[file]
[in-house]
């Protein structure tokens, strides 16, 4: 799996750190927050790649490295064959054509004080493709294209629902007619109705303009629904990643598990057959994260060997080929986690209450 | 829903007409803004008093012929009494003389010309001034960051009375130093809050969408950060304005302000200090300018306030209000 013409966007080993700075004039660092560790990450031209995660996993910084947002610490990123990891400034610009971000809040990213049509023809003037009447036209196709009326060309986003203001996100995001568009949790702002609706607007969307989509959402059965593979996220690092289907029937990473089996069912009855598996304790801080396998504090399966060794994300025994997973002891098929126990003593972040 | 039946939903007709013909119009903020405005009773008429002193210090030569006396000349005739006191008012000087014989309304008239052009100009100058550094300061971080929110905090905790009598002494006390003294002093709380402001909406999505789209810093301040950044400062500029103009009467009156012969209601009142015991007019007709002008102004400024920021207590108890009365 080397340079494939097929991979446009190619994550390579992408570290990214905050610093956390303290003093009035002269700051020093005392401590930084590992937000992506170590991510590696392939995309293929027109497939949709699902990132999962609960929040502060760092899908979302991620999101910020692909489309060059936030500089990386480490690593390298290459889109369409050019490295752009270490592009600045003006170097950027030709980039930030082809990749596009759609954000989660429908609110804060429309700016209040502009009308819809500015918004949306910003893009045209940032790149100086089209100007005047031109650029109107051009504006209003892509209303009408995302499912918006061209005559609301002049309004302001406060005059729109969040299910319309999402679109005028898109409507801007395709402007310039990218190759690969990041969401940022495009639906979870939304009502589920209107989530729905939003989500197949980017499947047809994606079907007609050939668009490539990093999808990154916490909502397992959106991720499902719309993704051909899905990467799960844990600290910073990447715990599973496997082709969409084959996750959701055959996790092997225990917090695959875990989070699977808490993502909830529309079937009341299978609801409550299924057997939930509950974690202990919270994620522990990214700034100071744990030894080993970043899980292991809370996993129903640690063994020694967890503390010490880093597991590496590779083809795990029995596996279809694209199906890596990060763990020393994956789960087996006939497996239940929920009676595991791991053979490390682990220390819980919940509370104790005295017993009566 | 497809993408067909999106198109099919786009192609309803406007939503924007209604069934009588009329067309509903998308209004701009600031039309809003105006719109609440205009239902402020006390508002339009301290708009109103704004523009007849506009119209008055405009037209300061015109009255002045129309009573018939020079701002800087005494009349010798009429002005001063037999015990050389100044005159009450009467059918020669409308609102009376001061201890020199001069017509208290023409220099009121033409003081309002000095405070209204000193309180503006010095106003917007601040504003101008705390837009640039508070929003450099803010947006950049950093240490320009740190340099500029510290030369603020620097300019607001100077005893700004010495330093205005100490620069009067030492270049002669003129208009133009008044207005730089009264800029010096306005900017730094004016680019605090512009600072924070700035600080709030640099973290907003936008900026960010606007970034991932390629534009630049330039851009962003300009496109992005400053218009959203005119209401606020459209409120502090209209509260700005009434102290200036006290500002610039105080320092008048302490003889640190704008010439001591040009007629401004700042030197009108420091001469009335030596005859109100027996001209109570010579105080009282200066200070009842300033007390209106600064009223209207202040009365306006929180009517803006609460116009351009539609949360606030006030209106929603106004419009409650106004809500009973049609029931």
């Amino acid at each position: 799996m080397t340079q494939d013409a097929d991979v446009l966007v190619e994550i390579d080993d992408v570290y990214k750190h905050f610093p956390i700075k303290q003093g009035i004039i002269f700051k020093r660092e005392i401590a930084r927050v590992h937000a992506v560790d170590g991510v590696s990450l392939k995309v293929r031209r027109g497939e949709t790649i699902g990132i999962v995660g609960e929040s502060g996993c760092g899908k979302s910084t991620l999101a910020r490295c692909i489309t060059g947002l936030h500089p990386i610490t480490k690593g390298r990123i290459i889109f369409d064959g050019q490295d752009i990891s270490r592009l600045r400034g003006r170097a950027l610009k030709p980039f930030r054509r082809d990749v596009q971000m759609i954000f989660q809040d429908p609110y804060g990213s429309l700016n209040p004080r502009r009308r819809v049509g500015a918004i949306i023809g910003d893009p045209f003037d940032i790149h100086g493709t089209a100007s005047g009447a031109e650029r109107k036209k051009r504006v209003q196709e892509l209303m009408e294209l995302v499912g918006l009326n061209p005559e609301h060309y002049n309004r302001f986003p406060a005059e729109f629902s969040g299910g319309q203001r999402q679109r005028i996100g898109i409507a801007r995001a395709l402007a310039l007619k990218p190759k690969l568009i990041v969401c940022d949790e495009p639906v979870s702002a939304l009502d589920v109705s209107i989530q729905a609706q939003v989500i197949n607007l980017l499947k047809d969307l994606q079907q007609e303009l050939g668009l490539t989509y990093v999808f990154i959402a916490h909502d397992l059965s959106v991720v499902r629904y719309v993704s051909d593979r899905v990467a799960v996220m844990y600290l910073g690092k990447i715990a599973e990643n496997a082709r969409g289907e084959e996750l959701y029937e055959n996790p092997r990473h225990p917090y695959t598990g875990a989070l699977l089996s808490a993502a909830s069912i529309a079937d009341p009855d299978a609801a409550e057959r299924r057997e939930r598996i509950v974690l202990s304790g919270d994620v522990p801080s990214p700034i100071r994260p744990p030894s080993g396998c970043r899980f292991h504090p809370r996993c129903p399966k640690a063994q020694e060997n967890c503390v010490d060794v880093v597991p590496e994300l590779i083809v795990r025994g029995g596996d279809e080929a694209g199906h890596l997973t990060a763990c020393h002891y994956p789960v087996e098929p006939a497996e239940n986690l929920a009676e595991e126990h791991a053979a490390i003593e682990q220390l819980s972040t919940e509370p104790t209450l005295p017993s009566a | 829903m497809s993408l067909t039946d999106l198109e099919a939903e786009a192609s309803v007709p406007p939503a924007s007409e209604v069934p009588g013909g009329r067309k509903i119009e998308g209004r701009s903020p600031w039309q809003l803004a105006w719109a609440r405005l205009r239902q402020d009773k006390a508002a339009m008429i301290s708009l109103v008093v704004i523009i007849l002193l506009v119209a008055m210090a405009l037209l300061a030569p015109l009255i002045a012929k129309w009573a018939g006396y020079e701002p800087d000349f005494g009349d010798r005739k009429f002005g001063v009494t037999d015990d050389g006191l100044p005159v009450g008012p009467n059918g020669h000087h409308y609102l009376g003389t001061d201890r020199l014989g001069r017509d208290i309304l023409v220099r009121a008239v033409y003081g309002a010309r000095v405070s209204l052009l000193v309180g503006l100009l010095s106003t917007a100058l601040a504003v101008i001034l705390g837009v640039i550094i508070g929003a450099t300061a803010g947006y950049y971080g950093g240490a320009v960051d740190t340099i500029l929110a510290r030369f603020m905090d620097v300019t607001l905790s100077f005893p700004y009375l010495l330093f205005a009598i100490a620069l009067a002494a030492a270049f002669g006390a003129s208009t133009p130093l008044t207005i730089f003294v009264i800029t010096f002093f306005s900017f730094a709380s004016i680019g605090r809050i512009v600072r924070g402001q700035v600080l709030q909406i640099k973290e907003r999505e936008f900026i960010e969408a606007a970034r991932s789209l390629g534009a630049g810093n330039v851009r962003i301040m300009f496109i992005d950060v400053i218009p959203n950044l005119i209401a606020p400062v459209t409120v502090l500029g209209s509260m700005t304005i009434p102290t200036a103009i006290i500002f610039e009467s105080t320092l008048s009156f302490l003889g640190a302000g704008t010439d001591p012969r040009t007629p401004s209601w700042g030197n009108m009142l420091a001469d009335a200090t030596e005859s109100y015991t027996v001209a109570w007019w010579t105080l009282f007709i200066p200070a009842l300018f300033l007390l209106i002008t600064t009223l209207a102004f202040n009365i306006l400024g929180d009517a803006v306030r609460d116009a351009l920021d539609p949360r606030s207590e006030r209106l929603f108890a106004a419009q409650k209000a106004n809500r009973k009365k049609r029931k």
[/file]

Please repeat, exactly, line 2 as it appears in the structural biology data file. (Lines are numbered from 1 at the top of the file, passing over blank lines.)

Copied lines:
């Protein structure tokens, strides 16, 4: 799996750190927050790649490295064959054509004080493709294209629902007619109705303009629904990643598990057959994260060997080929986690209450 | 829903007409803004008093012929009494003389010309001034960051009375130093809050969408950060304005302000200090300018306030209000 013409966007080993700075004039660092560790990450031209995660996993910084947002610490990123990891400034610009971000809040990213049509023809003037009447036209196709009326060309986003203001996100995001568009949790702002609706607007969307989509959402059965593979996220690092289907029937990473089996069912009855598996304790801080396998504090399966060794994300025994997973002891098929126990003593972040 | 039946939903007709013909119009903020405005009773008429002193210090030569006396000349005739006191008012000087014989309304008239052009100009100058550094300061971080929110905090905790009598002494006390003294002093709380402001909406999505789209810093301040950044400062500029103009009467009156012969209601009142015991007019007709002008102004400024920021207590108890009365 080397340079494939097929991979446009190619994550390579992408570290990214905050610093956390303290003093009035002269700051020093005392401590930084590992937000992506170590991510590696392939995309293929027109497939949709699902990132999962609960929040502060760092899908979302991620999101910020692909489309060059936030500089990386480490690593390298290459889109369409050019490295752009270490592009600045003006170097950027030709980039930030082809990749596009759609954000989660429908609110804060429309700016209040502009009308819809500015918004949306910003893009045209940032790149100086089209100007005047031109650029109107051009504006209003892509209303009408995302499912918006061209005559609301002049309004302001406060005059729109969040299910319309999402679109005028898109409507801007395709402007310039990218190759690969990041969401940022495009639906979870939304009502589920209107989530729905939003989500197949980017499947047809994606079907007609050939668009490539990093999808990154916490909502397992959106991720499902719309993704051909899905990467799960844990600290910073990447715990599973496997082709969409084959996750959701055959996790092997225990917090695959875990989070699977808490993502909830529309079937009341299978609801409550299924057997939930509950974690202990919270994620522990990214700034100071744990030894080993970043899980292991809370996993129903640690063994020694967890503390010490880093597991590496590779083809795990029995596996279809694209199906890596990060763990020393994956789960087996006939497996239940929920009676595991791991053979490390682990220390819980919940509370104790005295017993009566 | 497809993408067909999106198109099919786009192609309803406007939503924007209604069934009588009329067309509903998308209004701009600031039309809003105006719109609440205009239902402020006390508002339009301290708009109103704004523009007849506009119209008055405009037209300061015109009255002045129309009573018939020079701002800087005494009349010798009429002005001063037999015990050389100044005159009450009467059918020669409308609102009376001061201890020199001069017509208290023409220099009121033409003081309002000095405070209204000193309180503006010095106003917007601040504003101008705390837009640039508070929003450099803010947006950049950093240490320009740190340099500029510290030369603020620097300019607001100077005893700004010495330093205005100490620069009067030492270049002669003129208009133009008044207005730089009264800029010096306005900017730094004016680019605090512009600072924070700035600080709030640099973290907003936008900026960010606007970034991932390629534009630049330039851009962003300009496109992005400053218009959203005119209401606020459209409120502090209209509260700005009434102290200036006290500002610039105080320092008048302490003889640190704008010439001591040009007629401004700042030197009108420091001469009335030596005859109100027996001209109570010579105080009282200066200070009842300033007390209106600064009223209207202040009365306006929180009517803006609460116009351009539609949360606030006030209106929603106004419009409650106004809500009973049609029931």